. Injurious and useful insects; an introduction to the study of economic entomology. Insects; Beneficial insects; Insect pests. wings are very similar in the first two, but the green-veined species has greenish veins on the under side of the hind wings. The larvae can be distinguished without much difficulty. That of the large species is yellow, spotted with black; that of the small cabbage white is green, spotted with black and yellow; while the larva of the green-veined species is green all over, except for the reddish spiracles, and a yellow border which surrounds each one. The eggs of the

. Injurious and useful insects; an introduction to the study of economic entomology. Insects; Beneficial insects; Insect pests. wings are very similar in the first two, but the green-veined species has greenish veins on the under side of the hind wings. The larvae can be distinguished without much difficulty. That of the large species is yellow, spotted with black; that of the small cabbage white is green, spotted with black and yellow; while the larva of the green-veined species is green all over, except for the reddish spiracles, and a yellow border which surrounds each one. The eggs of the  Stock Photo
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Central Historic Books / Alamy Stock Photo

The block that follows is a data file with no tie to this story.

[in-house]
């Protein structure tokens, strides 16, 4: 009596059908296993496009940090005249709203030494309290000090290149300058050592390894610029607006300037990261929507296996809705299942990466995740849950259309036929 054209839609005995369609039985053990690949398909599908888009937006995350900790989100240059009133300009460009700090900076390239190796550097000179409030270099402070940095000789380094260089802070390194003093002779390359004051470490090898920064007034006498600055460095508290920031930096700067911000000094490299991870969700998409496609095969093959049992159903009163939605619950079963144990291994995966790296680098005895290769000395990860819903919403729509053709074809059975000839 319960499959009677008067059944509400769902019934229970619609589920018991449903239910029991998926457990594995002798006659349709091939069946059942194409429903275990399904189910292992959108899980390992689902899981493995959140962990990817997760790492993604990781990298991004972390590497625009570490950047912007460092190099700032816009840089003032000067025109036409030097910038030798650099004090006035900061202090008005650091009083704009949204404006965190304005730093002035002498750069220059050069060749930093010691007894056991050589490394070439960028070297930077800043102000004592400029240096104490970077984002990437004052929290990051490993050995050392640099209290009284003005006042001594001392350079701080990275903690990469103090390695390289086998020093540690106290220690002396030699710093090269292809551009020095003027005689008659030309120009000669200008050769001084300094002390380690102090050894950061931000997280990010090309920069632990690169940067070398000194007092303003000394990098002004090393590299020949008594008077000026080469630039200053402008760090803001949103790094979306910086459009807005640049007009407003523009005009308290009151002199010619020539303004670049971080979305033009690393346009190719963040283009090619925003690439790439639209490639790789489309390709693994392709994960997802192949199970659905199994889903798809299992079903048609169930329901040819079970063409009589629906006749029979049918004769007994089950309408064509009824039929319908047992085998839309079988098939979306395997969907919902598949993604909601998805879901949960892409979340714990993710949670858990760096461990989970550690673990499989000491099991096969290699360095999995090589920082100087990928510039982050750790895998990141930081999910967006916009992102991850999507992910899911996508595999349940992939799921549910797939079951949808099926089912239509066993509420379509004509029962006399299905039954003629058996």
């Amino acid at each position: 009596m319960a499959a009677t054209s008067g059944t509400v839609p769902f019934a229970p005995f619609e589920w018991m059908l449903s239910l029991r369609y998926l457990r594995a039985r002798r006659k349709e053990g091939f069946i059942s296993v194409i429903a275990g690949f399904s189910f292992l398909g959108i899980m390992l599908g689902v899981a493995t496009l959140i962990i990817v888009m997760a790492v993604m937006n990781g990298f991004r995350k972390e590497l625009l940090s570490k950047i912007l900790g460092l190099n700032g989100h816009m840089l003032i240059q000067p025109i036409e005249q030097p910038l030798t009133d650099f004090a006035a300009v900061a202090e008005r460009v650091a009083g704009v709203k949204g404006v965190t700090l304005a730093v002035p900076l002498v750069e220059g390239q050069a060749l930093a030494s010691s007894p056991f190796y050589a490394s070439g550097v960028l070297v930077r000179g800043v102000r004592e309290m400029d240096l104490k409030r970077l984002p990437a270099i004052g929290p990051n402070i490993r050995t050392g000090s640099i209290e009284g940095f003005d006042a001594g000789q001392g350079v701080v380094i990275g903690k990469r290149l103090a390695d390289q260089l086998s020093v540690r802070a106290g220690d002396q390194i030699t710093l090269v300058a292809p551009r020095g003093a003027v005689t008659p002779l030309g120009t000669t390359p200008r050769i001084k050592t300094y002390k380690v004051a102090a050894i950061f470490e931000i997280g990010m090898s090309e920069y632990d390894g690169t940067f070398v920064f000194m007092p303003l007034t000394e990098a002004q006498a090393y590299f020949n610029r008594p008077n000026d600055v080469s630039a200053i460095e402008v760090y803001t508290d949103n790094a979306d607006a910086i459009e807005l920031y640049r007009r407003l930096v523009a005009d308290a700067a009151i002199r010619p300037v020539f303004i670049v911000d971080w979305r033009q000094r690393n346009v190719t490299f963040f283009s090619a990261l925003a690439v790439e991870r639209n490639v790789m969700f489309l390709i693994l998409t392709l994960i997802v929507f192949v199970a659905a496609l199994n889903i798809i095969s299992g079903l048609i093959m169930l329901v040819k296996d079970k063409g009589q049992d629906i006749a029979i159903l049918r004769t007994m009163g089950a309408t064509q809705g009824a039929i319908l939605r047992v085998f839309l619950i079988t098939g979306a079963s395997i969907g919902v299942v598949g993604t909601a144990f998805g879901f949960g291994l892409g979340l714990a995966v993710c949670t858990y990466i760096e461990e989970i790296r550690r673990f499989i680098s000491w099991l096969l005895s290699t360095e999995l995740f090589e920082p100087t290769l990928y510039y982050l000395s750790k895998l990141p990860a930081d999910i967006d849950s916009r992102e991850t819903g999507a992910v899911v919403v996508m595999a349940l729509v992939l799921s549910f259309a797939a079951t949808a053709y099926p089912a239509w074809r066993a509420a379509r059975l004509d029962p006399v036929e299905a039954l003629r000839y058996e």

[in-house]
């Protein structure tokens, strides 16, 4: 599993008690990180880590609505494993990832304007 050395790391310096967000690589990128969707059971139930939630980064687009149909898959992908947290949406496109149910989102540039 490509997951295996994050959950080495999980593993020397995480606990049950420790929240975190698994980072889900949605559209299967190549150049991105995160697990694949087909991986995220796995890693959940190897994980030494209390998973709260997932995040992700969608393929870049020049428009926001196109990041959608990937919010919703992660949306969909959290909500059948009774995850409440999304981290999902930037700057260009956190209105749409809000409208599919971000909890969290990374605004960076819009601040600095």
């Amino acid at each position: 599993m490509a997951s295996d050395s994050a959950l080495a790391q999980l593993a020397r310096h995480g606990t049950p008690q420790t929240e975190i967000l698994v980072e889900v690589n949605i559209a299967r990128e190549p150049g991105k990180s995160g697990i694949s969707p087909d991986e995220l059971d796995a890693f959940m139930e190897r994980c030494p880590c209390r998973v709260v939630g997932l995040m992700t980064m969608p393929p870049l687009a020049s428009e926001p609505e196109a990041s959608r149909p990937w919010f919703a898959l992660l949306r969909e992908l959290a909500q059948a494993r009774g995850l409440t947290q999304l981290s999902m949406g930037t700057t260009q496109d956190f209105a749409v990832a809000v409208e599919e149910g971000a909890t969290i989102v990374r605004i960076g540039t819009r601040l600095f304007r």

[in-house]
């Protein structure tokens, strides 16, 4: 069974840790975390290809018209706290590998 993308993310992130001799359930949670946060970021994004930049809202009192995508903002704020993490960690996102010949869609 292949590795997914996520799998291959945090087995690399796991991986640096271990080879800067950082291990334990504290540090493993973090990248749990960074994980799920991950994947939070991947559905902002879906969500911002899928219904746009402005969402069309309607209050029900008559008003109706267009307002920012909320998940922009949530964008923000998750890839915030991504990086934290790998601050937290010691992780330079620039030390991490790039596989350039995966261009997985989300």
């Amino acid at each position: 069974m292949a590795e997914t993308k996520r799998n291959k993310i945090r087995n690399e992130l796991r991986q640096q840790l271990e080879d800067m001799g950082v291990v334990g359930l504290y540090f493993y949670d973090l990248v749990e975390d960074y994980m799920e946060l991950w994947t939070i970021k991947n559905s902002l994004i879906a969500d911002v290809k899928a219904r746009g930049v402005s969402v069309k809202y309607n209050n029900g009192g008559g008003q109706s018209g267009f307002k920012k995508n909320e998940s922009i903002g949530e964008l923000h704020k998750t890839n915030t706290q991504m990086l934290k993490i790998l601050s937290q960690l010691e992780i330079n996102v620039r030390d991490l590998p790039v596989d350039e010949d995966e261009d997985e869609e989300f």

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. Injurious and useful insects; an introduction to the study of economic entomology. Insects; Beneficial insects; Insect pests. wings are very similar in the first two, but the green-veined species has greenish veins on the under side of the hind wings. The larvae can be distinguished without much difficulty. That of the large species is yellow, spotted with black; that of the small cabbage white is green, spotted with black and yellow; while the larva of the green-veined species is green all over, except for the reddish spiracles, and a yellow border which surrounds each one. The eggs of the first species are laid in clusters on the under side of a leaf, while those of the other two are laid singly. Wintering as pupse, the insects emerge in spring as butteriiies, and com- monly produce two broods in the course of the sum- mer. There is, therefore, no time between April and October when we may not see the butterflies flitting over the fields, while the larvse often feed till near Christmas. When full-fed they quit the food-plant, and betake themselves to the nearest dry and shel- tered refuge that they can find. There they proceed to hang themselves up and pupate. The larva creeps up a paling or wall, chooses a convenient spot, and covers it with a little hillock of silk, to which the tail-end of the body, which bears hooks, is soon attached. But since the pupae of the cabbage whites do not hang downwards, like many other Lepidopterous pupae, but rest upright, a second attachment is provided. This takes the form of a girdle. Silken threads, issuing from the mouth of the larva, are passed backwards and forwards from one point of the supporting surface to another, and attached at both ends. When enough threads have been spun to give due strength to the girdle, the larval skin. Fig. 45.—Small cabbage white. The upper figure represents the female.. Please note that these images are extracted from scanned page images that may have been digitally enhanced for readabilit

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